The census population for the survey data was estimated by applying Sadie's population growth rates to the adjusted 1991 census figures. The resultant racial and geographic distribution of the population of 40.1 million was presuming, of course, that no migration across provincial and homeland boundaries had occurred since the census. This implies that a raising factor of 891.4154 (40.1 million divided by an expected take of 45,000) should be applied to the results weighted by enumeration to obtain the population it represents. Applying the weights according to enumeration, 38.1 million people were covered by the survey, i.e. there was a 2 million under-enumeration amounting to about 5 per cent. Broken down by race, the under-enumeration was particularly large amongst whites, for whom the best census data exists, indicating that the problem did not lie so much with the census as with the survey. However, this is to be expected - a survey of this nature is better at capturing inequality and living standards than population size. Nevertheless, the margin of error in aggregate population estimates is relatively small, considering the presence of some homeless people, uncertainties about ESD boundaries in some areas and the likelihood of incomplete listings of households for various reasons. These results are therefore encouraging regarding the accuracy of the survey and also confirm that the adjusted census does not deviate substantially from population estimates obtained in a different manner.
However, the raised enumeration results deviate more from the census results where the provincial breakdown is concerned. The reason for this is not hard to find. The sample design introduced stratification only by geographic area (statistical regions) and proportion of the ESD population that was black. South African population clusters are still predominantly racially homogeneous, inter alia, because of past controls on residential patterns. It is therefore not surprising that in particular regions too few or too many clusters of a particular group were selected. In Natal, for instance, Coloureds and Indians are over represented in the data, even when weighted by enumeration, while Whites are under-represented. At the aggregate level, this should have little effect on the validity of the conclusions drawn, but it emphasizes the fact that care should be taken when drawing implications from the survey for Small populations. In small provinces (for instance, the new Northern Cape), only a small number of clusters has been included, with the result that little can be concluded about living standards there, even though these clusters are important in determining overall distribution.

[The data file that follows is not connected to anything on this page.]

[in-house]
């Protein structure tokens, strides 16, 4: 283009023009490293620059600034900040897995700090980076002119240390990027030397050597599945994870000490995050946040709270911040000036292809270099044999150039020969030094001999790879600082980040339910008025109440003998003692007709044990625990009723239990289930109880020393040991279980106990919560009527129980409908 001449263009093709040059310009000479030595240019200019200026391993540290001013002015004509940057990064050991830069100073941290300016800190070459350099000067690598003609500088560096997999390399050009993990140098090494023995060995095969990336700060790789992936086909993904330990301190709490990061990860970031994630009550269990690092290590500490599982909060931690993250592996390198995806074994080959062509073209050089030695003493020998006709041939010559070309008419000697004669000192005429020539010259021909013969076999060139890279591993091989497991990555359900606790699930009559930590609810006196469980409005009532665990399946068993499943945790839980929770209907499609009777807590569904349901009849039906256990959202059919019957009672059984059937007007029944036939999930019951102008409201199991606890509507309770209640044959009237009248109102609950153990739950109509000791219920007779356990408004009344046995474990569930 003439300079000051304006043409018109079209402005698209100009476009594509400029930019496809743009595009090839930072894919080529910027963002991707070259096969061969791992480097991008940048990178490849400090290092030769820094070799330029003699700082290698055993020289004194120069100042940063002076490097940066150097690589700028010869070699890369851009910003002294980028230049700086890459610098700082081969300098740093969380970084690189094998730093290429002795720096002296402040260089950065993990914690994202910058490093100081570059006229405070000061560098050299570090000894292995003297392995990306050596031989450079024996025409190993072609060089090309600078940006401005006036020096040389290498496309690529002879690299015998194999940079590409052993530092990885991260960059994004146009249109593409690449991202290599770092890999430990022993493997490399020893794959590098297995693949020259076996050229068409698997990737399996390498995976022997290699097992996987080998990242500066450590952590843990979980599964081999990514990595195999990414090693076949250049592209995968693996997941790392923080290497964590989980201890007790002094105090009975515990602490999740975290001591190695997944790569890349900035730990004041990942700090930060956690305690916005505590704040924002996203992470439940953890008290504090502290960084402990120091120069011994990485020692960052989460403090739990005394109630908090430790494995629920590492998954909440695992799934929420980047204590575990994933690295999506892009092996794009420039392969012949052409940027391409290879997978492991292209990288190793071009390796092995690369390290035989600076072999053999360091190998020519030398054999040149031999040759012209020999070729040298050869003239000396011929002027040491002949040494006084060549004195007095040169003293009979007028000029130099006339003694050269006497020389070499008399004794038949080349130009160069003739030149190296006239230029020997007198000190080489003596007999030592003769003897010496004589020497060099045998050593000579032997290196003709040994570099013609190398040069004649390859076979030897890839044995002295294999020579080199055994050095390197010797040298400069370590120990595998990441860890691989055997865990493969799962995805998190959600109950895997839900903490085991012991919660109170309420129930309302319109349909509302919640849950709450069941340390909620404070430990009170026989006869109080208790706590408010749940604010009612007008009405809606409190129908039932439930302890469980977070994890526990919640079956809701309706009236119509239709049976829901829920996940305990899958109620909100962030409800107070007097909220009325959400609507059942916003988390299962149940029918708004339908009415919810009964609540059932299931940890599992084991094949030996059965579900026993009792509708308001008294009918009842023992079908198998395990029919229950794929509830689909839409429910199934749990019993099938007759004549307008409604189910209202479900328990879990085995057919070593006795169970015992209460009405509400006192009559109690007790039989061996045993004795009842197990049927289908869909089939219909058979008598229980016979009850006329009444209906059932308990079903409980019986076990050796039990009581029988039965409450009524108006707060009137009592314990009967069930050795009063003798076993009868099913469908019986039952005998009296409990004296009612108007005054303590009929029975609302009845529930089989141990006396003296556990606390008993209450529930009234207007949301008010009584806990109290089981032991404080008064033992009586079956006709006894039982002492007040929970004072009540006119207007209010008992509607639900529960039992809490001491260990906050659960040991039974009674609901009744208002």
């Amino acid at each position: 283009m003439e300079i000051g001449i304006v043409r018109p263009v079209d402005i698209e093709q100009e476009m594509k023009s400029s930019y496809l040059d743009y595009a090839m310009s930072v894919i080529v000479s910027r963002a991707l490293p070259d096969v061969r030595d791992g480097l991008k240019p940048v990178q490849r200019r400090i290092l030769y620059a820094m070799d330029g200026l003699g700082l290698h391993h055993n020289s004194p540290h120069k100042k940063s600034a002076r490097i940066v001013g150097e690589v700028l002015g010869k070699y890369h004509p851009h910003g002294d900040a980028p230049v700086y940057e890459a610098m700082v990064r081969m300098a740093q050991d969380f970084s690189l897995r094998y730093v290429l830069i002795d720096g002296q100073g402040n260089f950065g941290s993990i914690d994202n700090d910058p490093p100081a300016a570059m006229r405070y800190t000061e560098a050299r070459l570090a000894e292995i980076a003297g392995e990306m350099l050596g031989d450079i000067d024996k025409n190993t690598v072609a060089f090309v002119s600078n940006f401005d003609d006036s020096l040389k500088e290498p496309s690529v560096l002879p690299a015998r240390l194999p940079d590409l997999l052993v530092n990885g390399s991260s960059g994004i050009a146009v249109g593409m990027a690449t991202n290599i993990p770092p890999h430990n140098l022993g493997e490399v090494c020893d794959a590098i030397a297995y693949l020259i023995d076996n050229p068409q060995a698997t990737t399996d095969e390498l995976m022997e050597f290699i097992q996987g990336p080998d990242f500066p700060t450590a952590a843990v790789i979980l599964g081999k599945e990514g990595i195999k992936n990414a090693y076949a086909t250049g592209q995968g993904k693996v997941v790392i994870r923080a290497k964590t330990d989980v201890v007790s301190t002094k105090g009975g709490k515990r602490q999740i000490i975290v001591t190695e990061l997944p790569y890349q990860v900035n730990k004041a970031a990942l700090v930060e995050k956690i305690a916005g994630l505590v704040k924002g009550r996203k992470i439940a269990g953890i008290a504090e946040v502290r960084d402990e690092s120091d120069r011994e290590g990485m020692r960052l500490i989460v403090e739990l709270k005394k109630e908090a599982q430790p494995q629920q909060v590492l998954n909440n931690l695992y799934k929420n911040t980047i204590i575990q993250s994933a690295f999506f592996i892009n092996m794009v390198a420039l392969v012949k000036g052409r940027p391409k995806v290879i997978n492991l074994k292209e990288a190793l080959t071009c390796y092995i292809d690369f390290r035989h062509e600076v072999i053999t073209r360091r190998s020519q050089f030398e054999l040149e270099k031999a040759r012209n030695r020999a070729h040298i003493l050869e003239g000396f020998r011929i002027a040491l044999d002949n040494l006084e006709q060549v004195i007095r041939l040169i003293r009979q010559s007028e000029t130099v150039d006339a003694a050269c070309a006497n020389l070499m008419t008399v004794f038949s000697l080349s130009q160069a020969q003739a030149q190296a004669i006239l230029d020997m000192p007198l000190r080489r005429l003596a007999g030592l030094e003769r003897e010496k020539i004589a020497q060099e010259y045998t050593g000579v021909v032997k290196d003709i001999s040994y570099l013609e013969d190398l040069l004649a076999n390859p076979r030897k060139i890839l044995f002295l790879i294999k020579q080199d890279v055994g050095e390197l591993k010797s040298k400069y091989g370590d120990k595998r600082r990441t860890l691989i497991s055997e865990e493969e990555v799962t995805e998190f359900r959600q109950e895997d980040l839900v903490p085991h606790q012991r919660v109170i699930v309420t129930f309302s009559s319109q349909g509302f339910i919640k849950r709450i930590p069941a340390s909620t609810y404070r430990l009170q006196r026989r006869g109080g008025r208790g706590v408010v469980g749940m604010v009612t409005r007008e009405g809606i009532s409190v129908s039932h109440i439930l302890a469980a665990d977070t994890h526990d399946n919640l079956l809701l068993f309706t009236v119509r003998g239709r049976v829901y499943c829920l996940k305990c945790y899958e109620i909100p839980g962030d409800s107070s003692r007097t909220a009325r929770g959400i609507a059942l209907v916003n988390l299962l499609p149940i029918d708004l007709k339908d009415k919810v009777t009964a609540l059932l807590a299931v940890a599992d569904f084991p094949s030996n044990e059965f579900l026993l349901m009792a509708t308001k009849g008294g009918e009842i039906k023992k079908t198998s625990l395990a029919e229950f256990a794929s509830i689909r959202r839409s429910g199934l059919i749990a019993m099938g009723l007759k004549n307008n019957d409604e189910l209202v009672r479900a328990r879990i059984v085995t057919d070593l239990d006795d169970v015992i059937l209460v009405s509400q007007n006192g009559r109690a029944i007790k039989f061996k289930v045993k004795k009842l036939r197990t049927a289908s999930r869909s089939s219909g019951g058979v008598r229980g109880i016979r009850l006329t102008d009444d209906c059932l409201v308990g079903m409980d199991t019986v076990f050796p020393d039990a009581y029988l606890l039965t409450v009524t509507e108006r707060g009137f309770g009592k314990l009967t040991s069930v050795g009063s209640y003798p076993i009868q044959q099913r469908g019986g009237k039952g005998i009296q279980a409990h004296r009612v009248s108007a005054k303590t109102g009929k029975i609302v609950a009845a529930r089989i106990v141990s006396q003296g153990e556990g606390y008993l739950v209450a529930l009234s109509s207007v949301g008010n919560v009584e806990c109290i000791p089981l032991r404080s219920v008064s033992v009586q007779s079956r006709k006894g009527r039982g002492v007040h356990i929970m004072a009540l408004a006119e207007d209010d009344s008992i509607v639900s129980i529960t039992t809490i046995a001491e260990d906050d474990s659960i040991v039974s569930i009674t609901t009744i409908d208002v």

As a final comment on weights, the data provided for the user contains weights to correct for the enumeration difficulties discussed above as well as census based weights. If the user of the data wishes to use these weights they are found in the data file named "weight02". The variable name for the enumeration-based weight is "rsweight" and the name for the census-based weight is "rcweight". (Do not use the "sweight" and "cweight" variables.)